Several Billings neighborhoods welcome holiday visitors with themed displays or special lighting events:
Candy Cane Lane on the 3000 and 3100 blocks of Avenue E between Rehberg Lane and 32nd Street West and some homes on Judd Circle.
Turn onto Avenue E from Judd Circle and Christmas in all its glory bursts into view. Since 1996, each home displays red-and-white-striped candy canes tied with a green bow. Other lighted features also dazzle the eye: toy soldiers, American flags, snowmen, Santas, illuminated trees and bushes and an angel flapping her wings in flight.
Christmas Wreath Lane on Avenue D from the 1900 block to Rose Park.
Generations of Billings families have made an annual trip to Avenue D to see one of the longest-running neighborhood Christmas displays. Each house has an oversized, homemade wreath with a large candle in the center. Many homeowners also add lights along the eaves and Christmas figures such as a gingerbread man, angel or snowman.
Some families on the 1800 block of Avenue D also join the neighborhood event.
Lights are on every evening, 5-10 p.m. through Dec. 29.
Luminarias on the 1700 block of Mariposa Lane and 1800 blocks of North and South Mariposa. Turn west onto Mariposa from 17th Street West between Colton Boulevard and Poly Drive. Drive a loop along the 1700 block of Mariposa then onto North Mariposa. Turn left onto Hoover and then left again onto South Mariposa and back out the 1700 block of Mariposa.
Since 1961, Mariposa Lane residents have lit luminarias at dusk Dec. 24. The tradition was started by a neighborhood boy, Bobby Switzer, who brought the custom from his previous home in New Mexico of setting out candles set in sand-filled bags.
When he was killed in a bicycle accident before Christmas in 1962, neighborhood children placed luminarias at the Switzer home and others nearby. Mariposa Lane residents have continued the tradition every year since.
Thousands of luminarias again will be lit along the streets and driveways this Christmas Eve and burn into the night. The city turns off street lights for one night and residents are asked not to turn on lights inside and outside the front of their homes so the beauty of candle light shines in the night. Visitors also are asked to turn off their car headlights if possible while driving along Mariposa Lane.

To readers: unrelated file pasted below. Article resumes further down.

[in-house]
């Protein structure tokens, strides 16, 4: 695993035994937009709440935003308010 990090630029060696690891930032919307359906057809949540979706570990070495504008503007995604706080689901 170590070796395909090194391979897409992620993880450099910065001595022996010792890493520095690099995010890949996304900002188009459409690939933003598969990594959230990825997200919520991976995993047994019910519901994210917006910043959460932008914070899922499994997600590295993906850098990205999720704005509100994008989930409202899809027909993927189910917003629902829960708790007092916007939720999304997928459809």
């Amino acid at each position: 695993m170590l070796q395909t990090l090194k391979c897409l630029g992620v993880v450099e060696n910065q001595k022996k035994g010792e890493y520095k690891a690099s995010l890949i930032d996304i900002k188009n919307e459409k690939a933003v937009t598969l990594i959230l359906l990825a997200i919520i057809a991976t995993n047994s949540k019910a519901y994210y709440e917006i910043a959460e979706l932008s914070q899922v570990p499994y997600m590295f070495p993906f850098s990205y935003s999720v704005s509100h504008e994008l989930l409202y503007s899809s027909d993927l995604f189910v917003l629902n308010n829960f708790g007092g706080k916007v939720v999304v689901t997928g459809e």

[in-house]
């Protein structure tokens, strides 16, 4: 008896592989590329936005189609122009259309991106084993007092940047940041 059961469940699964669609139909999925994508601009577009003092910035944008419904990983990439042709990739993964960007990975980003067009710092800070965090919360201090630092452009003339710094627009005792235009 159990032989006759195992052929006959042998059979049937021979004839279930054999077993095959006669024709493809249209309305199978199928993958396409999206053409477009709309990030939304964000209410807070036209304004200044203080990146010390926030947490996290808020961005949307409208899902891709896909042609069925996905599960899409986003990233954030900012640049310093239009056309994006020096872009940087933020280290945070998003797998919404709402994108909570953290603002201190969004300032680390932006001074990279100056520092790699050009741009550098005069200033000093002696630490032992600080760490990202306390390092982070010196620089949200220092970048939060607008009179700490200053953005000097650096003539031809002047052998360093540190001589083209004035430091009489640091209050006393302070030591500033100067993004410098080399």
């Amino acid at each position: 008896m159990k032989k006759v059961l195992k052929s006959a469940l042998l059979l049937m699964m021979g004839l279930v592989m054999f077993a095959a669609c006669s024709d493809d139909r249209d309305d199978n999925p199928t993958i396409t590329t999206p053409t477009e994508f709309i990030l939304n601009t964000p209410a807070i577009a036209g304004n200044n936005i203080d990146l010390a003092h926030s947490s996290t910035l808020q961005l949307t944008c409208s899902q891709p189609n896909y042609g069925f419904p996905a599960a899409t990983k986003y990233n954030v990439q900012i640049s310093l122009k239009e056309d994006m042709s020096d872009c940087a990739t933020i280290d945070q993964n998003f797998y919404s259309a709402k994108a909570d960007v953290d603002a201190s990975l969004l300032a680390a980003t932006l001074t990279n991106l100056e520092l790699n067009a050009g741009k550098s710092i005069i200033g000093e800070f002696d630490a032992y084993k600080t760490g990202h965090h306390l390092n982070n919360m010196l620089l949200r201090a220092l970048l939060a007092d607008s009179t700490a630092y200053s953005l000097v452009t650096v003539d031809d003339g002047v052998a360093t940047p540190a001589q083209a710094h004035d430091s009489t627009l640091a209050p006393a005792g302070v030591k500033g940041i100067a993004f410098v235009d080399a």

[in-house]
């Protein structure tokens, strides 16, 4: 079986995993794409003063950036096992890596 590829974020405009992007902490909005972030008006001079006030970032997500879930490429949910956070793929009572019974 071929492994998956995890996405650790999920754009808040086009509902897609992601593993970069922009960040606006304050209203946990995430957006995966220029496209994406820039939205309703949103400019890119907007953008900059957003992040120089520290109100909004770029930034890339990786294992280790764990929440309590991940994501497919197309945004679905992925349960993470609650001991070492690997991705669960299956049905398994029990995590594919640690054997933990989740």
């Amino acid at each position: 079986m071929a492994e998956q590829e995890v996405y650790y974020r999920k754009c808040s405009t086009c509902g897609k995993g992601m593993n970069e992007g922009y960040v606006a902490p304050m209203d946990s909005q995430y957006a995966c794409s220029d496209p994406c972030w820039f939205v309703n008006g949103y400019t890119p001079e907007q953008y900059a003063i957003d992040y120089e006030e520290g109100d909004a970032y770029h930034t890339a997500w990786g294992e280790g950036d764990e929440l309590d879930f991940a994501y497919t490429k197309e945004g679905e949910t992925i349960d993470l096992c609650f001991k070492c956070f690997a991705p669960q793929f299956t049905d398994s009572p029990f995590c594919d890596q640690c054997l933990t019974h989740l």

Christmas Tree Trail on Crater Lake Avenue from 3600 block to the intersection with Banff.
Take Monad Road and turn north onto 36th Street West. Turn west onto Crater Lake Avenue.
Crater Lake Avenue and connecting streets are the most Christmas-light-dense territory in Billings. On Christmas Tree Trail, residents set out illuminated cutouts of evergreen trees in their yards. Displays range from the elegant with a few lights outlining eaves and roof lines to homes and yards covered with decorations and lights. This year, several homes on Mount Rushmore between South 38th and 37th streets West have colorful lighted arches over their driveways.
Crater Lake dead ends into Glantz Drive, which is Misfit Lane during December.
Misfit Lane on Glantz Drive. Drive west on Central Avenue and turn south onto 37th Street West. Turn left onto Mount Rushmore Avenue, turn right onto Muir Woods and then right onto Glantz.
Characters from the “Rudolph the Red-Nosed Reindeer” television program once again inhabit Glantz Drive. Each home has one large cutout of a Misfit character such as Rudolph, Sam the Snowman, Hermey the Elf, Yukon Cornelius, the Abominable Snowmonster and King Moonriser.
Whoville at Josephine Crossing in west Billings. Drive south on Mullowney Lane from Interstate 90. Turn east into the development at Elysian Road. Look for the large green Grinch hand pointing the way into the subdivision.
Residents welcome the Grinch and other characters of the Dr. Seuss’ “How the Grinch Stole Christmas.” Handmade wood characters and brightly colored decorations inspired by Seuss decorate nearly every house. Lights are strung across some streets and around porches. Large story boards at the entrance to the subdivision tell how the Grinch stole the Whoville’s Christmas.
The following community organizations also celebrate the season with outdoor displays:
ZooMontana Lights, 2100 S. Shiloh Road.
Visitors drive along a two-mile service road to see “ZooLights," a series of illuminated outdoor figures. It takes 20 to 30 minutes to complete the trip. Figures range from traditional Christmas figures such as a nutcracker and Santa, to a grizzly bear and tiger. Lights will be on Dec. 21-25, 5-9 p.m. The cost is $10 per car, $15 for a van and $20 for a bus.
Moss Mansion, 914 Division St.
White lights outline the sides and roof of the outside of the red sandstone house and decorate two large pine trees.
Inside, 17 trees throughout the house are decorated in a “Christmas Music” theme. Visitors can vote on their favorite tree. This year, the Moss family’s recently discovered ornaments are on display.
The trees will be up through Jan. 3 and can be seen during of daily tours: Sunday and Tuesday-Friday for tours at 1, 2 and 3 p.m. On Saturdays, tours start every hour on the hour 10-3 p.m.
This year candlelight tours are planned at 6, 7 and 8 p.m. Dec. 21, which includes music and refreshments.
Closed Christmas Day and New Year’s Day.
Fireman's Park, Laurel.
For more than 50 years, Laurel firefighters have set up Santa's workshop in the downtown city park. Mechanical elves, built by firemen and their families years ago, saw wood blocks, pump up bicycle tires, work on a rocking horse and tinker with an airplane. Other classic Christmas figures also were made by firemen. Large evergreens are covered with lights. The lighted display will be up through Jan. 1.